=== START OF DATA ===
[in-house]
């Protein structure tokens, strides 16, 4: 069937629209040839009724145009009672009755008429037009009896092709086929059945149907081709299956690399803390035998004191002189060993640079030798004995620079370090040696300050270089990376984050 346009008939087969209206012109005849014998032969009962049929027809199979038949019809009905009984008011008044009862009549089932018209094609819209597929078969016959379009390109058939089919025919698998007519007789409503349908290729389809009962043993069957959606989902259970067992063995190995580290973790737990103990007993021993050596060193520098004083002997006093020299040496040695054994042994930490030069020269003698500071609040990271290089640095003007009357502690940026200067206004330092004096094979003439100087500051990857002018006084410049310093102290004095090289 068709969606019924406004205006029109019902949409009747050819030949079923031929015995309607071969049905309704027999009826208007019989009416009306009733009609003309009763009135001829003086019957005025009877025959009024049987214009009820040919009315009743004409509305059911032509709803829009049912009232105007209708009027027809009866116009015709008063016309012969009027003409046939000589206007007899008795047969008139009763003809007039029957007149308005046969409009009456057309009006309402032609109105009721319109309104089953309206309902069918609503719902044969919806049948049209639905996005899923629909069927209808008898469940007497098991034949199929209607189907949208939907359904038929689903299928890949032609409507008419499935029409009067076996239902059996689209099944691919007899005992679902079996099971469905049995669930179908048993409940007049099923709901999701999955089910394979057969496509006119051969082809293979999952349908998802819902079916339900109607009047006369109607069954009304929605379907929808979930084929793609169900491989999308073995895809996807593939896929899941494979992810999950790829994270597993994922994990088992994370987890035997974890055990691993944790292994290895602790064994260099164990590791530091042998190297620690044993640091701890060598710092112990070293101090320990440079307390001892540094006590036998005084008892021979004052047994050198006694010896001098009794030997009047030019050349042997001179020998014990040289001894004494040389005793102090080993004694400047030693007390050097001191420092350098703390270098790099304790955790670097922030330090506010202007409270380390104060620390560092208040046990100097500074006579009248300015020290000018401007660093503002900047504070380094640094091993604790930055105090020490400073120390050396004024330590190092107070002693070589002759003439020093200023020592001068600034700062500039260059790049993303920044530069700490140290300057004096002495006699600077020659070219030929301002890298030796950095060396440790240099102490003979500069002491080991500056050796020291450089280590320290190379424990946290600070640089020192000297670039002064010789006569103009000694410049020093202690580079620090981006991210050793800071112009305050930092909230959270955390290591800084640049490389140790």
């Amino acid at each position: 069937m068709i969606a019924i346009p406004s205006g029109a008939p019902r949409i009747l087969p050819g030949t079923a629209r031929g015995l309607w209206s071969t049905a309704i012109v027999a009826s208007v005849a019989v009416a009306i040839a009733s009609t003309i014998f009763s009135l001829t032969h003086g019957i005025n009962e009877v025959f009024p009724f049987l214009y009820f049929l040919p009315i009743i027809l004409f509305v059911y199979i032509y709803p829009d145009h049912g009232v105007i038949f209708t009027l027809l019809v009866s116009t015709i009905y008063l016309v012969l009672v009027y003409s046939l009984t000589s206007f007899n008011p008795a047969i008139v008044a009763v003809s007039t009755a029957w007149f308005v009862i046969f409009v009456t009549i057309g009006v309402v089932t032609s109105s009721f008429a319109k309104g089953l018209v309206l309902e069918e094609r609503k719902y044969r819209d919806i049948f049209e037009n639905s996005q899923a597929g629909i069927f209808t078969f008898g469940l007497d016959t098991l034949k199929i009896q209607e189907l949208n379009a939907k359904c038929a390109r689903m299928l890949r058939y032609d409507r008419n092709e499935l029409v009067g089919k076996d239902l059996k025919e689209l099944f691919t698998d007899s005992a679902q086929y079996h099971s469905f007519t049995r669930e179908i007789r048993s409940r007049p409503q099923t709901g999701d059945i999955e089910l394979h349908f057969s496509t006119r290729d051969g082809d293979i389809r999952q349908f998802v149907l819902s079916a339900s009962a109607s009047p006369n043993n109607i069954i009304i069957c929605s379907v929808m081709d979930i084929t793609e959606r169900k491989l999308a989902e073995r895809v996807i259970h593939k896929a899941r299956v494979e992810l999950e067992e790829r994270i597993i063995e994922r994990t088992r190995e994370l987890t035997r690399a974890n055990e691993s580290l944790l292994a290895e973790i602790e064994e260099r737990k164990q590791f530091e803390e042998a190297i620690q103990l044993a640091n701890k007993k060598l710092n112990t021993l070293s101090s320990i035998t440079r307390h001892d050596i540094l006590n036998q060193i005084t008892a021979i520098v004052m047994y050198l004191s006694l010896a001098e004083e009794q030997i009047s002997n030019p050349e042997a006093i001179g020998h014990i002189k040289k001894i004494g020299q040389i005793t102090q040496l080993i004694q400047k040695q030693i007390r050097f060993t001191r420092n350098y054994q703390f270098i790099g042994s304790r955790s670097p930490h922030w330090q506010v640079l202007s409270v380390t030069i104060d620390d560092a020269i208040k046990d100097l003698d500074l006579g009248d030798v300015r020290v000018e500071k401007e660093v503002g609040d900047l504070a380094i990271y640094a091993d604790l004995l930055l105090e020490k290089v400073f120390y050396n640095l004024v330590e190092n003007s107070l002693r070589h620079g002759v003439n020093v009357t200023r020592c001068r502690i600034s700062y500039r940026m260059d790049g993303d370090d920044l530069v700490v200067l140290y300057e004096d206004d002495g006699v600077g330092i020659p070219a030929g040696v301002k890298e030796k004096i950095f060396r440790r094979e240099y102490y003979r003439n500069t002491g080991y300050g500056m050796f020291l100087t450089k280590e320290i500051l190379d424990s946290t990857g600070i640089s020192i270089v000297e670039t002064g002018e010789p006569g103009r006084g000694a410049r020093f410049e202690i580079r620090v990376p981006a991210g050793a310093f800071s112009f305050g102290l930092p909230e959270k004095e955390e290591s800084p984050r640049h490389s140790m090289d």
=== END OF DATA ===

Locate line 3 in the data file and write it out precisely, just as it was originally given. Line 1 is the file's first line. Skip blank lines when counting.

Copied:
């Amino acid at each position: 069937m068709i969606a019924i346009p406004s205006g029109a008939p019902r949409i009747l087969p050819g030949t079923a629209r031929g015995l309607w209206s071969t049905a309704i012109v027999a009826s208007v005849a019989v009416a009306i040839a009733s009609t003309i014998f009763s009135l001829t032969h003086g019957i005025n009962e009877v025959f009024p009724f049987l214009y009820f049929l040919p009315i009743i027809l004409f509305v059911y199979i032509y709803p829009d145009h049912g009232v105007i038949f209708t009027l027809l019809v009866s116009t015709i009905y008063l016309v012969l009672v009027y003409s046939l009984t000589s206007f007899n008011p008795a047969i008139v008044a009763v003809s007039t009755a029957w007149f308005v009862i046969f409009v009456t009549i057309g009006v309402v089932t032609s109105s009721f008429a319109k309104g089953l018209v309206l309902e069918e094609r609503k719902y044969r819209d919806i049948f049209e037009n639905s996005q899923a597929g629909i069927f209808t078969f008898g469940l007497d016959t098991l034949k199929i009896q209607e189907l949208n379009a939907k359904c038929a390109r689903m299928l890949r058939y032609d409507r008419n092709e499935l029409v009067g089919k076996d239902l059996k025919e689209l099944f691919t698998d007899s005992a679902q086929y079996h099971s469905f007519t049995r669930e179908i007789r048993s409940r007049p409503q099923t709901g999701d059945i999955e089910l394979h349908f057969s496509t006119r290729d051969g082809d293979i389809r999952q349908f998802v149907l819902s079916a339900s009962a109607s009047p006369n043993n109607i069954i009304i069957c929605s379907v929808m081709d979930i084929t793609e959606r169900k491989l999308a989902e073995r895809v996807i259970h593939k896929a899941r299956v494979e992810l999950e067992e790829r994270i597993i063995e994922r994990t088992r190995e994370l987890t035997r690399a974890n055990e691993s580290l944790l292994a290895e973790i602790e064994e260099r737990k164990q590791f530091e803390e042998a190297i620690q103990l044993a640091n701890k007993k060598l710092n112990t021993l070293s101090s320990i035998t440079r307390h001892d050596i540094l006590n036998q060193i005084t008892a021979i520098v004052m047994y050198l004191s006694l010896a001098e004083e009794q030997i009047s002997n030019p050349e042997a006093i001179g020998h014990i002189k040289k001894i004494g020299q040389i005793t102090q040496l080993i004694q400047k040695q030693i007390r050097f060993t001191r420092n350098y054994q703390f270098i790099g042994s304790r955790s670097p930490h922030w330090q506010v640079l202007s409270v380390t030069i104060d620390d560092a020269i208040k046990d100097l003698d500074l006579g009248d030798v300015r020290v000018e500071k401007e660093v503002g609040d900047l504070a380094i990271y640094a091993d604790l004995l930055l105090e020490k290089v400073f120390y050396n640095l004024v330590e190092n003007s107070l002693r070589h620079g002759v003439n020093v009357t200023r020592c001068r502690i600034s700062y500039r940026m260059d790049g993303d370090d920044l530069v700490v200067l140290y300057e004096d206004d002495g006699v600077g330092i020659p070219a030929g040696v301002k890298e030796k004096i950095f060396r440790r094979e240099y102490y003979r003439n500069t002491g080991y300050g500056m050796f020291l100087t450089k280590e320290i500051l190379d424990s946290t990857g600070i640089s020192i270089v000297e670039t002064g002018e010789p006569g103009r006084g000694a410049r020093f410049e202690i580079r620090v990376p981006a991210g050793a310093f800071s112009f305050g102290l930092p909230e959270k004095e955390e290591s800084p984050r640049h490389s140790m090289d």